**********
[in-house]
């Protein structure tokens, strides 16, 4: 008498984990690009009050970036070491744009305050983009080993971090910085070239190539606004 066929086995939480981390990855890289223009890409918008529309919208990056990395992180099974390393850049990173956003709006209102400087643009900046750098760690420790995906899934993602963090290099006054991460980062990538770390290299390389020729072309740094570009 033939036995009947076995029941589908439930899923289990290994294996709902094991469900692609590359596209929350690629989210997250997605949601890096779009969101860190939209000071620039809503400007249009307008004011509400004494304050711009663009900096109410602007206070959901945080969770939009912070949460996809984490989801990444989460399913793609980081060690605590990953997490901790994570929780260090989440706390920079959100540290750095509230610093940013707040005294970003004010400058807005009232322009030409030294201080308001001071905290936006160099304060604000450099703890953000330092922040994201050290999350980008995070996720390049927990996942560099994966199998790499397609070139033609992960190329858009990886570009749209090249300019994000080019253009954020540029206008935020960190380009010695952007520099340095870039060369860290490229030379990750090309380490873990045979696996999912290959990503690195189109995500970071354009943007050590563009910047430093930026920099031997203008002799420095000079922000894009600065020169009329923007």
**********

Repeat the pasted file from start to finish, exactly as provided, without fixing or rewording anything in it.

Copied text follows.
[in-house]
């Protein structure tokens, strides 16, 4: 008498984990690009009050970036070491744009305050983009080993971090910085070239190539606004 066929086995939480981390990855890289223009890409918008529309919208990056990395992180099974390393850049990173956003709006209102400087643009900046750098760690420790995906899934993602963090290099006054991460980062990538770390290299390389020729072309740094570009 033939036995009947076995029941589908439930899923289990290994294996709902094991469900692609590359596209929350690629989210997250997605949601890096779009969101860190939209000071620039809503400007249009307008004011509400004494304050711009663009900096109410602007206070959901945080969770939009912070949460996809984490989801990444989460399913793609980081060690605590990953997490901790994570929780260090989440706390920079959100540290750095509230610093940013707040005294970003004010400058807005009232322009030409030294201080308001001071905290936006160099304060604000450099703890953000330092922040994201050290999350980008995070996720390049927990996942560099994966199998790499397609070139033609992960190329858009990886570009749209090249300019994000080019253009954020540029206008935020960190380009010695952007520099340095870039060369860290490229030379990750090309380490873990045979696996999912290959990503690195189109995500970071354009943007050590563009910047430093930026920099031997203008002799420095000079922000894009600065020169009329923007």